Hockey’s Olympic challenge
THE departure of our hockey team to London for the upcoming Olympics last week did not create much hype in the media or among sporting circles for obvious reasons. Hockey, despite being our national sport, has plummeted to a level where neither the critics nor the fans want to pin any false hopes on a team which sharply contrasts with the superstars of the glory days of the past. Although captain Sohail Abbas and coach Akhtar Rasool have expressed confidence about the team reaching the podium at the mega event, the team’s poor faring in a number of major tournaments including this year’s Azlan Shah Cup belies their claims. In fact, the greenshirts’ rare victory in last year’s Asian Games, which also earned them a berth at the Olympics, was their first major title in nearly 20 years. The performance of the national team at the Olympics is also in doubt as it has had very little opportunity to practise on the blue turf that will be the standard surface at the London Games.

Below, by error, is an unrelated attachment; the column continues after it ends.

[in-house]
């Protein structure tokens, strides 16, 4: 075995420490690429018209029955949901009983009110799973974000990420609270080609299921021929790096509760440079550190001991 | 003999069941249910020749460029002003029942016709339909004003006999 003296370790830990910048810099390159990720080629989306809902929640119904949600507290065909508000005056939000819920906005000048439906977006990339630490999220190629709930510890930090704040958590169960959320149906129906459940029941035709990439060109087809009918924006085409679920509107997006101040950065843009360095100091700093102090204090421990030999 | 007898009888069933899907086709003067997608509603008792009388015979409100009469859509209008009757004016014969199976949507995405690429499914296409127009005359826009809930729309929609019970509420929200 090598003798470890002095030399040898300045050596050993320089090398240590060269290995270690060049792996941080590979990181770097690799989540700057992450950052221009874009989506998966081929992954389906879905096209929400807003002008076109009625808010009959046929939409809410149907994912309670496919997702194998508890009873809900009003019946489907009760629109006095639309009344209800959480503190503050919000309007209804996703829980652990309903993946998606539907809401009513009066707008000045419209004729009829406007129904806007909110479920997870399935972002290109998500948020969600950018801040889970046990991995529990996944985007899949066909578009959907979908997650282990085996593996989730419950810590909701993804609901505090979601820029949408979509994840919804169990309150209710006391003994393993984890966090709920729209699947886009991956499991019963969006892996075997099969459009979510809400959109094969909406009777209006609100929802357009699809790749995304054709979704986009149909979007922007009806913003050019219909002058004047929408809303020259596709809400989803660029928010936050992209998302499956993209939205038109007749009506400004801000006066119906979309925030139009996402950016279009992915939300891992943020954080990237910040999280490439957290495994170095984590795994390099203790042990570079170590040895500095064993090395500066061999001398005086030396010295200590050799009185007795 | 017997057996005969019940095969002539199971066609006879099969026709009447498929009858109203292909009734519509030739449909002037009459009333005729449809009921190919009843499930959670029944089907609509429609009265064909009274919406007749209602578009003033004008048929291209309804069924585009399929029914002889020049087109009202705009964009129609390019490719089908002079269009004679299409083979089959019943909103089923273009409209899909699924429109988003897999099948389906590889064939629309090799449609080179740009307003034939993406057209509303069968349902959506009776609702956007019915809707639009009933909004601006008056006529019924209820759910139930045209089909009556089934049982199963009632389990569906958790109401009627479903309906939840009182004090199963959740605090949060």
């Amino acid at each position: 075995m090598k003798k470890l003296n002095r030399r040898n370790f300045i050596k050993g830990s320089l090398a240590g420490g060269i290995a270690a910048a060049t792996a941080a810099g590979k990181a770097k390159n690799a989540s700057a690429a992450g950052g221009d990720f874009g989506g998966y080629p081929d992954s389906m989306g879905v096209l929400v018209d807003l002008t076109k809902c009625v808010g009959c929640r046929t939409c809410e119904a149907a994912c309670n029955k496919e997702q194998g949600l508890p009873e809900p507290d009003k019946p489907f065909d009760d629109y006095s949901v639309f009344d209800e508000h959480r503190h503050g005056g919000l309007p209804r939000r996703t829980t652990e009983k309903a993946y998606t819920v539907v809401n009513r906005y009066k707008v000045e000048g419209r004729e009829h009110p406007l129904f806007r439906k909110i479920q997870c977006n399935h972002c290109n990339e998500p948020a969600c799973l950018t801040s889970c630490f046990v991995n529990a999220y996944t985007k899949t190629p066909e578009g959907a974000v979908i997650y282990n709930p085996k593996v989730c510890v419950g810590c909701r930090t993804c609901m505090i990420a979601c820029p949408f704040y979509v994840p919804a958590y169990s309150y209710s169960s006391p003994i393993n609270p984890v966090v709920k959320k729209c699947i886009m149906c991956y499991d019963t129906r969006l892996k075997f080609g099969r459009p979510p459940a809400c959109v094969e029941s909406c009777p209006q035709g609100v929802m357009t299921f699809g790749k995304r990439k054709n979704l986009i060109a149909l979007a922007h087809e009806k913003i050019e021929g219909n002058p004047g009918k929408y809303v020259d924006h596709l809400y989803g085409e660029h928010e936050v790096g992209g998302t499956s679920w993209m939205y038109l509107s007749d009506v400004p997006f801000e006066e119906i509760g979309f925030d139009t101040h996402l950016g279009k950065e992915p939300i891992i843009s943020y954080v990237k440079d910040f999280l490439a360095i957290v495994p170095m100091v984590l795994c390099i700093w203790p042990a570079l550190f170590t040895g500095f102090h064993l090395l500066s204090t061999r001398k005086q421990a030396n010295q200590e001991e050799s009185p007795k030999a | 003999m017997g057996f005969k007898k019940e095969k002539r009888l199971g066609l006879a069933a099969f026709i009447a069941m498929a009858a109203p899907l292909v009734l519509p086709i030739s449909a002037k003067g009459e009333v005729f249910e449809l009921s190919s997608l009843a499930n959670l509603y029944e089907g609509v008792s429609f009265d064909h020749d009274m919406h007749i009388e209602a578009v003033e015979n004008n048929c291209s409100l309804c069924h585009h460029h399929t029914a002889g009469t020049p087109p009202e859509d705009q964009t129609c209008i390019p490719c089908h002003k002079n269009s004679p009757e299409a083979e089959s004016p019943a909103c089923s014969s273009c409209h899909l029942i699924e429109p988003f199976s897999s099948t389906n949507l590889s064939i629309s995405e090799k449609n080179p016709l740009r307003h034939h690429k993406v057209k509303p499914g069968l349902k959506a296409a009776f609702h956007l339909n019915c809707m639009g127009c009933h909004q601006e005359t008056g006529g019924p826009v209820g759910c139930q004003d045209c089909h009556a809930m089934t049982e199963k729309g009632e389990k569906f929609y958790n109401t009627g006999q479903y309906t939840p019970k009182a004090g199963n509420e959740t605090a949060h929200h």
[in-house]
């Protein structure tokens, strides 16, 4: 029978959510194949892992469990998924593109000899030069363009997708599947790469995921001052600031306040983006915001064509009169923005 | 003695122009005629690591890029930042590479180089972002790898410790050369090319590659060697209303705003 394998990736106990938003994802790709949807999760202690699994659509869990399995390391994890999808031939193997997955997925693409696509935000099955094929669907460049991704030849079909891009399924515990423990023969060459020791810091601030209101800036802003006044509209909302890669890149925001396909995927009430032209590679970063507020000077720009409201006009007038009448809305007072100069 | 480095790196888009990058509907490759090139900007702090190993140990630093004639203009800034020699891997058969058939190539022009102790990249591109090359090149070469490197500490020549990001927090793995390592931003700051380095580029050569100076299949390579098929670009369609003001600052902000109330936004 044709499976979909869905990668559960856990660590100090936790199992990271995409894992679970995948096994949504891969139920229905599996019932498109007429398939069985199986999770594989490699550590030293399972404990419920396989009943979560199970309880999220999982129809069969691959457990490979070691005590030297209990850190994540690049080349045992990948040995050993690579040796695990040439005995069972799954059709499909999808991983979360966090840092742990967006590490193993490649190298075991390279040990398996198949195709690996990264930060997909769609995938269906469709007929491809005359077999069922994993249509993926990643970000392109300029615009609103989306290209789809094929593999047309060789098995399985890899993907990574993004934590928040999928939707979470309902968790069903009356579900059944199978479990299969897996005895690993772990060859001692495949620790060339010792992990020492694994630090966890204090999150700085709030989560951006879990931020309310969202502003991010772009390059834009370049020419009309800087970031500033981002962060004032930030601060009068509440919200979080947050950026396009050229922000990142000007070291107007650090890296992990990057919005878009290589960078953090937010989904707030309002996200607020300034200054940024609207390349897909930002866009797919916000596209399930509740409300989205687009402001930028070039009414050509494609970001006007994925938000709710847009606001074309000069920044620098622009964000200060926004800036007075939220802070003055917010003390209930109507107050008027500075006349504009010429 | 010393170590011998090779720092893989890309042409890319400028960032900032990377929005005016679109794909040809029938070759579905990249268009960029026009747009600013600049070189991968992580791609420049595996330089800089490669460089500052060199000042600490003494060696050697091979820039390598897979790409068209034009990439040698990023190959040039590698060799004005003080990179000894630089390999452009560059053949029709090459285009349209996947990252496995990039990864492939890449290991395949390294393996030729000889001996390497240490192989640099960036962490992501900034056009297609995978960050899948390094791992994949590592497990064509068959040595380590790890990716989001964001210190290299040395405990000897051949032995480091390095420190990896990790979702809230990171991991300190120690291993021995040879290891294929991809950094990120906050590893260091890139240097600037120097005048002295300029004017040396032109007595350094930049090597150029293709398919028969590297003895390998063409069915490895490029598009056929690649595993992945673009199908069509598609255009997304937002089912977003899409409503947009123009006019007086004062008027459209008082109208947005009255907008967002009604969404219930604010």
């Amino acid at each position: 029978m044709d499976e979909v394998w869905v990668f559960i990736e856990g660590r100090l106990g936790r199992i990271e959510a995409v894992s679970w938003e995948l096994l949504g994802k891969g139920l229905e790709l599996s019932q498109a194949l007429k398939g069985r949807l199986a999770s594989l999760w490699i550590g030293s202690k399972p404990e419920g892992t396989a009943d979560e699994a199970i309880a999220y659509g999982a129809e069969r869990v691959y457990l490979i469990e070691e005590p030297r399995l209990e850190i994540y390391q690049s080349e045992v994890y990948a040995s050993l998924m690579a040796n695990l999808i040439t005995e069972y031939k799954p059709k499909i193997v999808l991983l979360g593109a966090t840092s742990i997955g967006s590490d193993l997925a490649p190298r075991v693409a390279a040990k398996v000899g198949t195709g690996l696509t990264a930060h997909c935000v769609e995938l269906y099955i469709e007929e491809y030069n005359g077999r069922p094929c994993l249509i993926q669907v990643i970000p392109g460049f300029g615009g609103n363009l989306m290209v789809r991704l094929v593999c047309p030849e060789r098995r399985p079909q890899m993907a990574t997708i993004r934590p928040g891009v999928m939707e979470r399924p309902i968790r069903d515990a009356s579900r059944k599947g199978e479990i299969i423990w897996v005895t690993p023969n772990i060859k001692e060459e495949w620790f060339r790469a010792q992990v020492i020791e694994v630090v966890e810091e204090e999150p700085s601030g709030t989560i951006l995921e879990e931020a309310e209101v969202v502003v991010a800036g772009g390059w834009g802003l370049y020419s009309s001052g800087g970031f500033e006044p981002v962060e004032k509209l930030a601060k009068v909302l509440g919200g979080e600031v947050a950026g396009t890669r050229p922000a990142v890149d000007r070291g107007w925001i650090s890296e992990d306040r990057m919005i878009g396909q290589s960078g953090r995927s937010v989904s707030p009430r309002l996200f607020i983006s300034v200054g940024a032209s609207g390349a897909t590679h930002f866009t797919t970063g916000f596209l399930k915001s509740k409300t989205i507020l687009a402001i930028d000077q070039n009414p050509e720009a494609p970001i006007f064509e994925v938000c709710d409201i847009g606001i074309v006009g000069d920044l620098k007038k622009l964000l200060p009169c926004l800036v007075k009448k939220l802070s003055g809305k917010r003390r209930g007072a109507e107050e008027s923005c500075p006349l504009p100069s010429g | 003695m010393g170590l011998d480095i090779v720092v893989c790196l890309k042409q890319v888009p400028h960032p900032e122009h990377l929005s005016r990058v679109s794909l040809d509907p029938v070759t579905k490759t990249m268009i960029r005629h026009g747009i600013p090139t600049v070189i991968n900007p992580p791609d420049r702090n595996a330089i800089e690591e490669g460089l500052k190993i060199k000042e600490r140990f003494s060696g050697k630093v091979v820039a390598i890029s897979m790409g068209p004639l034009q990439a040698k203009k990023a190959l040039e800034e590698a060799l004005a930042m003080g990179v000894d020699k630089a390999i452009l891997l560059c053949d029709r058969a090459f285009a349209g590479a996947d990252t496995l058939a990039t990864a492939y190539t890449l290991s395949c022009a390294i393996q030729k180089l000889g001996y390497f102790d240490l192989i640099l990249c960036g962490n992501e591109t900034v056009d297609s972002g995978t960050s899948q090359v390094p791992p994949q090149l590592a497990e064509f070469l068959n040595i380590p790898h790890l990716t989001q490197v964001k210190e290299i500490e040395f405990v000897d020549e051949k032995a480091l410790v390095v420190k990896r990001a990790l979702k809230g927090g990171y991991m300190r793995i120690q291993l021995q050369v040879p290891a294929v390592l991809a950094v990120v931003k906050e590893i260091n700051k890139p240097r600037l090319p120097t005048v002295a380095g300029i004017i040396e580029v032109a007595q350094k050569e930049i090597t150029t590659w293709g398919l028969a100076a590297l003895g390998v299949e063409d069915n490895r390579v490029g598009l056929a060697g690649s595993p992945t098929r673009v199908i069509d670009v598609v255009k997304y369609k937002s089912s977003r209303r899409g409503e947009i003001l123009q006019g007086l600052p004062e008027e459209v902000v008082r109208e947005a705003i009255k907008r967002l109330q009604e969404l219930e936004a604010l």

In a bid to strengthen the squad, the Pakistan Hockey Federation had to eat humble pie and recall senior pros Rehan Butt, Shakeel Abbasi, Mohammad Imran and Waseem Ahmed for the Games after the quartet was penalised for joining a rebel hockey league in India. Whether the move pays off remains to be seen because the 10-day camp at home and a handful of warm-ups is far from the ideal preparation required for the challenging 12-team hockey competition that begins in London on July 30. To put it in a nutshell, the team’s skill and talent will be on trial at the Olympics, especially against nations such as Holland, Germany, Australia and Spain who have so ruthlessly dominated the game since the advent of astro-turf some three decades ago.